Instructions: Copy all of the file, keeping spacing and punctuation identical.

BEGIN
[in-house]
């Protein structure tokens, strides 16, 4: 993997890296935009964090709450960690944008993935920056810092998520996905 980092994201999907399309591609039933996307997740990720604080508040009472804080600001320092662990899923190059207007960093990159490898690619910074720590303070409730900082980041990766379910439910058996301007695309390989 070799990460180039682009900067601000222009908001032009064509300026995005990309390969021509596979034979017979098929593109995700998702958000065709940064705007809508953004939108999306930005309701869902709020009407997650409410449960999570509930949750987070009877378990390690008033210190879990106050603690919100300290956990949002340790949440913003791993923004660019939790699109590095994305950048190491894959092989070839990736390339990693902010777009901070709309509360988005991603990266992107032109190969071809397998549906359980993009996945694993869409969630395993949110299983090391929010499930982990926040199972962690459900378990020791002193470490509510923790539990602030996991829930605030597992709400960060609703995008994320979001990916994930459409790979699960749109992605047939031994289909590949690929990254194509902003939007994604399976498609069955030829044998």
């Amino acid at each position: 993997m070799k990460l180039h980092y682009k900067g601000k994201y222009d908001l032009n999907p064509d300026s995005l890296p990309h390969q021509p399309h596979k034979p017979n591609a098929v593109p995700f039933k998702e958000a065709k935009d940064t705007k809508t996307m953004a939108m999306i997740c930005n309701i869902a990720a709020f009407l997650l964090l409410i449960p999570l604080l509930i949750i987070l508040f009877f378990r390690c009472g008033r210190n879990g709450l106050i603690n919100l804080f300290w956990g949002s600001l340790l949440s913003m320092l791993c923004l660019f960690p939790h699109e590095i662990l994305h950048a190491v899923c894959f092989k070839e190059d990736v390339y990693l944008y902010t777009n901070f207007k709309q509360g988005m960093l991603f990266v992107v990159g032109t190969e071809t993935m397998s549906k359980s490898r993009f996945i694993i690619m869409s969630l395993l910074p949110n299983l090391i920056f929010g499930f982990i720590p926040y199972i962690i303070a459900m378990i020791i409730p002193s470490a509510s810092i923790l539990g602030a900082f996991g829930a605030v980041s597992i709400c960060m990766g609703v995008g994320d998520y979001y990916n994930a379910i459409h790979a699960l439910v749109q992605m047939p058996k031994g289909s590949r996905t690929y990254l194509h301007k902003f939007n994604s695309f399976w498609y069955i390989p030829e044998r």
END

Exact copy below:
[in-house]
């Protein structure tokens, strides 16, 4: 993997890296935009964090709450960690944008993935920056810092998520996905 980092994201999907399309591609039933996307997740990720604080508040009472804080600001320092662990899923190059207007960093990159490898690619910074720590303070409730900082980041990766379910439910058996301007695309390989 070799990460180039682009900067601000222009908001032009064509300026995005990309390969021509596979034979017979098929593109995700998702958000065709940064705007809508953004939108999306930005309701869902709020009407997650409410449960999570509930949750987070009877378990390690008033210190879990106050603690919100300290956990949002340790949440913003791993923004660019939790699109590095994305950048190491894959092989070839990736390339990693902010777009901070709309509360988005991603990266992107032109190969071809397998549906359980993009996945694993869409969630395993949110299983090391929010499930982990926040199972962690459900378990020791002193470490509510923790539990602030996991829930605030597992709400960060609703995008994320979001990916994930459409790979699960749109992605047939031994289909590949690929990254194509902003939007994604399976498609069955030829044998």
């Amino acid at each position: 993997m070799k990460l180039h980092y682009k900067g601000k994201y222009d908001l032009n999907p064509d300026s995005l890296p990309h390969q021509p399309h596979k034979p017979n591609a098929v593109p995700f039933k998702e958000a065709k935009d940064t705007k809508t996307m953004a939108m999306i997740c930005n309701i869902a990720a709020f009407l997650l964090l409410i449960p999570l604080l509930i949750i987070l508040f009877f378990r390690c009472g008033r210190n879990g709450l106050i603690n919100l804080f300290w956990g949002s600001l340790l949440s913003m320092l791993c923004l660019f960690p939790h699109e590095i662990l994305h950048a190491v899923c894959f092989k070839e190059d990736v390339y990693l944008y902010t777009n901070f207007k709309q509360g988005m960093l991603f990266v992107v990159g032109t190969e071809t993935m397998s549906k359980s490898r993009f996945i694993i690619m869409s969630l395993l910074p949110n299983l090391i920056f929010g499930f982990i720590p926040y199972i962690i303070a459900m378990i020791i409730p002193s470490a509510s810092i923790l539990g602030a900082f996991g829930a605030v980041s597992i709400c960060m990766g609703v995008g994320d998520y979001y990916n994930a379910i459409h790979a699960l439910v749109q992605m047939p058996k031994g289909s590949r996905t690929y990254l194509h301007k902003f939007n994604s695309f399976w498609y069955i390989p030829e044998r």